The Building Family Asset workshop addresses
the issue of economic prosperity for low-income families, so that they can
prepare for a brighter future. The speakers explain ways in which low-income
families can live today while they save for tomorrow. They illustrate their
points through the use of programs that have acquired success.
In approximately 250 neighborhoods across
the United States, Individual Development Accounts (IDA) are emerging as
one of the most promising tools to enable low-income families to save, build
assets and enter the financial mainstream. IDAs are matched savings accounts
designed to help low-income families who are trying to buy a home, pay for
post-secondary education, or start a small business.
"Assets provide a foundation for families
to increase their economic security, decrease intergenerational poverty
and build strong ties to the community," says Inger Giuffrida, program
manager, Corporation for Enterprise Development.
Similar to the Corporation for Enterprise
Development, Cathy Hinko, executive director of the Housing Authority of
Jefferson County, Kentucky explains how the Common Wealth IDA Program is
helping families in Louisville and Jefferson Counties. The Common Wealth
IDA Program, a collaborative effort of the Housing Authority of Jefferson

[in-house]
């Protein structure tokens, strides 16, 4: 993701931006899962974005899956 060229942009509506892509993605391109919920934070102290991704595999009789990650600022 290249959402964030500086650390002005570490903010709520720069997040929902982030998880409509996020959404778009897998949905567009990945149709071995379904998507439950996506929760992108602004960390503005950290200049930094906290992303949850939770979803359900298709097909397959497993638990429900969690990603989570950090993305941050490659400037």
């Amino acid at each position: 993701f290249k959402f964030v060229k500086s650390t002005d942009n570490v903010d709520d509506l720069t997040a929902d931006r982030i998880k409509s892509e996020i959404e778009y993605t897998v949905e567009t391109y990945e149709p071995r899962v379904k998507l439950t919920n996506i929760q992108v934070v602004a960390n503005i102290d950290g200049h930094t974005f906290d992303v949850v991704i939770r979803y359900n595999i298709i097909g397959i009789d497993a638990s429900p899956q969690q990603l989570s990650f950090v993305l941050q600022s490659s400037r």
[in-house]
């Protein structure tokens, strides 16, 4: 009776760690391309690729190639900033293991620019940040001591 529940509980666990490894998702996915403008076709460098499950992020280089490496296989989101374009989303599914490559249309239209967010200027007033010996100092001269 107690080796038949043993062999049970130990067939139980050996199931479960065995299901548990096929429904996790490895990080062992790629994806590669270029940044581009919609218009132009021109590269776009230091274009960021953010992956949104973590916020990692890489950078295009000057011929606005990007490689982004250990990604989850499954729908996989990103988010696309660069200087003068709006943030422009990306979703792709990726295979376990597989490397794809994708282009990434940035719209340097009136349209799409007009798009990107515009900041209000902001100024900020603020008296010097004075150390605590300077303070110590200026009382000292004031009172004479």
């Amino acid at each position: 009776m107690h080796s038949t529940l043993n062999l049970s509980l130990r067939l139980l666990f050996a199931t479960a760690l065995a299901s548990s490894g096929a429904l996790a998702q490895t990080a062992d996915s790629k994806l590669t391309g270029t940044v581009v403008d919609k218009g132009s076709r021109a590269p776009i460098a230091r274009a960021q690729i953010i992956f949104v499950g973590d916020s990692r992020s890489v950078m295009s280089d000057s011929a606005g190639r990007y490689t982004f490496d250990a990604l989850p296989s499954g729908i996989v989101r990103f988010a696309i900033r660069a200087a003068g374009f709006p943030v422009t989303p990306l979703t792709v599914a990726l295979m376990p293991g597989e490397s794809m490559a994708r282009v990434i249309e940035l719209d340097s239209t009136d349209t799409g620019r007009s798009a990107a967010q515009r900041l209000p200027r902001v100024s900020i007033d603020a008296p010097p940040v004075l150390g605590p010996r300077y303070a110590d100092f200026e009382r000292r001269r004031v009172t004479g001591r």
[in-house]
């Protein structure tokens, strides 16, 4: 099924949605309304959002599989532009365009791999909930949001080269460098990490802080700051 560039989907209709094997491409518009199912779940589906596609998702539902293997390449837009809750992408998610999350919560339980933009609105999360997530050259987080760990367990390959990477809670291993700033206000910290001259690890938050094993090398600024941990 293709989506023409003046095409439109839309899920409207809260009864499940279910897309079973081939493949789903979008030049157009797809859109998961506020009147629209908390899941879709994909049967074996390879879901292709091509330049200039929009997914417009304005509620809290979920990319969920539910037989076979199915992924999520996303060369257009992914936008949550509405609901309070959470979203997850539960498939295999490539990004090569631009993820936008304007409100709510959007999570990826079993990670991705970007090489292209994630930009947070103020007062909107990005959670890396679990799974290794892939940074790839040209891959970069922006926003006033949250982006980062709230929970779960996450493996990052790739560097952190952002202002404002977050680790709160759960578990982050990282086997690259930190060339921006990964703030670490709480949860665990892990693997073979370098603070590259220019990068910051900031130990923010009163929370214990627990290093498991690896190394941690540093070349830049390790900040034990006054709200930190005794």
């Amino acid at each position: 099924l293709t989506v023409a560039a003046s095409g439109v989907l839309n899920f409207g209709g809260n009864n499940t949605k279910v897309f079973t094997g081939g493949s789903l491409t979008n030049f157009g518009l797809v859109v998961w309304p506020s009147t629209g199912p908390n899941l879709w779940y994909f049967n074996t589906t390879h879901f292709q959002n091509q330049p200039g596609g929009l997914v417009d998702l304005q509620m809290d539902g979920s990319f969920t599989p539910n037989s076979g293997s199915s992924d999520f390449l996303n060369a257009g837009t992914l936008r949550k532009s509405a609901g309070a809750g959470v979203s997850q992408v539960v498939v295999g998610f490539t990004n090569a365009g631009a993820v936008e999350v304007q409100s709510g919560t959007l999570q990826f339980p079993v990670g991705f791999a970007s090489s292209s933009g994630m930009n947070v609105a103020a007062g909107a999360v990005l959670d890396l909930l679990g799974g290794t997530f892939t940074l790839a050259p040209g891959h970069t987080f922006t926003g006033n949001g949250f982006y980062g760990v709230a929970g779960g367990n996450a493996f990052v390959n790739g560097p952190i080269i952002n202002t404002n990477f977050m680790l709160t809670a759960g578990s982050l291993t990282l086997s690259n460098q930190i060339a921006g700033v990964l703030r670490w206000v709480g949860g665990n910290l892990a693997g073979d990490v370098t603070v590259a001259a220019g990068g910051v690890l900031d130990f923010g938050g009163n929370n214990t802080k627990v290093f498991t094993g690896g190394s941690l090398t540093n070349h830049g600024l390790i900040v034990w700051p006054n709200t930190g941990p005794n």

County, the Housing Authority of Louisville County and the Center for Women
and Families, teaches and supports financial literacy.
The Ithaca Housing Authority uses yet another
approach to help families improve their economic statue. The FSS Incentive
Program uses the Three Pillar Foundation (3PF) to help low-income families
and to encourage economic literacy. The three pillars are education, peer
support and a rotating loan fund.
"3PF gave me a more positive attitude.
Dreams that other people have can now come true for me too," says a
program participant. "I can meet my goal of owning a home."
Marcy Hudson, coordinator of the Department
of Community Services for Ithaca Housing Authority explains that one of
the challenges for many families is the accumulation of debt. "Long-term
debt from student loans, medical bills, utility bills and a lot of credit
card debt plus a lack of information on how to handle day-to-day finances
keep holding many households back despite their savings in the escrow accounts,"
says Hudson. "The solutionwe incorporated the ideas and the resources
of the people in the program.
Since 1997, the program has graduated 121
families. The first class of 3PF for Kids was completed in June 2000 with
The workshop presentations were followed by
a question and answer session.